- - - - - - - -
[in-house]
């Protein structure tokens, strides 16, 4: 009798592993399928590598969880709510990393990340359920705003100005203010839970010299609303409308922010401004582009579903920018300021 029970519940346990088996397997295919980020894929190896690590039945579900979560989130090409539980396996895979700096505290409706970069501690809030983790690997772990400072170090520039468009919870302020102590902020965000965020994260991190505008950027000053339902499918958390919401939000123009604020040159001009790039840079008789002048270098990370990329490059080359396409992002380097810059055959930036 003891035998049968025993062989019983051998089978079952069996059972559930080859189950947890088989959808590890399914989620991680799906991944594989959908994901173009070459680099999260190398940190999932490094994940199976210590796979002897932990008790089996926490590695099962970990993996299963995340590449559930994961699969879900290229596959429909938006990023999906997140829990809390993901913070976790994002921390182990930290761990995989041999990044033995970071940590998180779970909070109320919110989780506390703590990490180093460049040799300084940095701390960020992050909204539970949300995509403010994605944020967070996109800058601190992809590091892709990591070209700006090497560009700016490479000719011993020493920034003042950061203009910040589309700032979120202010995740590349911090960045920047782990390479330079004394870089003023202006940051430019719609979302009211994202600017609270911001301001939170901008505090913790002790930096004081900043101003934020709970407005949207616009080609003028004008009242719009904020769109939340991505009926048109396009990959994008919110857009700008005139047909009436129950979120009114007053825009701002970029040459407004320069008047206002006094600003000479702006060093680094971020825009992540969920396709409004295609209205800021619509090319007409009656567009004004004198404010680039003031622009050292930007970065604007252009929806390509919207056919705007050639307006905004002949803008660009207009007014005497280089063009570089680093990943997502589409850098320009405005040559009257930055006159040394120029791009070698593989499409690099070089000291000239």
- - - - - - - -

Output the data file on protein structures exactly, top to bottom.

[in-house]
């Protein structure tokens, strides 16, 4: 009798592993399928590598969880709510990393990340359920705003100005203010839970010299609303409308922010401004582009579903920018300021 029970519940346990088996397997295919980020894929190896690590039945579900979560989130090409539980396996895979700096505290409706970069501690809030983790690997772990400072170090520039468009919870302020102590902020965000965020994260991190505008950027000053339902499918958390919401939000123009604020040159001009790039840079008789002048270098990370990329490059080359396409992002380097810059055959930036 003891035998049968025993062989019983051998089978079952069996059972559930080859189950947890088989959808590890399914989620991680799906991944594989959908994901173009070459680099999260190398940190999932490094994940199976210590796979002897932990008790089996926490590695099962970990993996299963995340590449559930994961699969879900290229596959429909938006990023999906997140829990809390993901913070976790994002921390182990930290761990995989041999990044033995970071940590998180779970909070109320919110989780506390703590990490180093460049040799300084940095701390960020992050909204539970949300995509403010994605944020967070996109800058601190992809590091892709990591070209700006090497560009700016490479000719011993020493920034003042950061203009910040589309700032979120202010995740590349911090960045920047782990390479330079004394870089003023202006940051430019719609979302009211994202600017609270911001301001939170901008505090913790002790930096004081900043101003934020709970407005949207616009080609003028004008009242719009904020769109939340991505009926048109396009990959994008919110857009700008005139047909009436129950979120009114007053825009701002970029040459407004320069008047206002006094600003000479702006060093680094971020825009992540969920396709409004295609209205800021619509090319007409009656567009004004004198404010680039003031622009050292930007970065604007252009929806390509919207056919705007050639307006905004002949803008660009207009007014005497280089063009570089680093990943997502589409850098320009405005040559009257930055006159040394120029791009070698593989499409690099070089000291000239």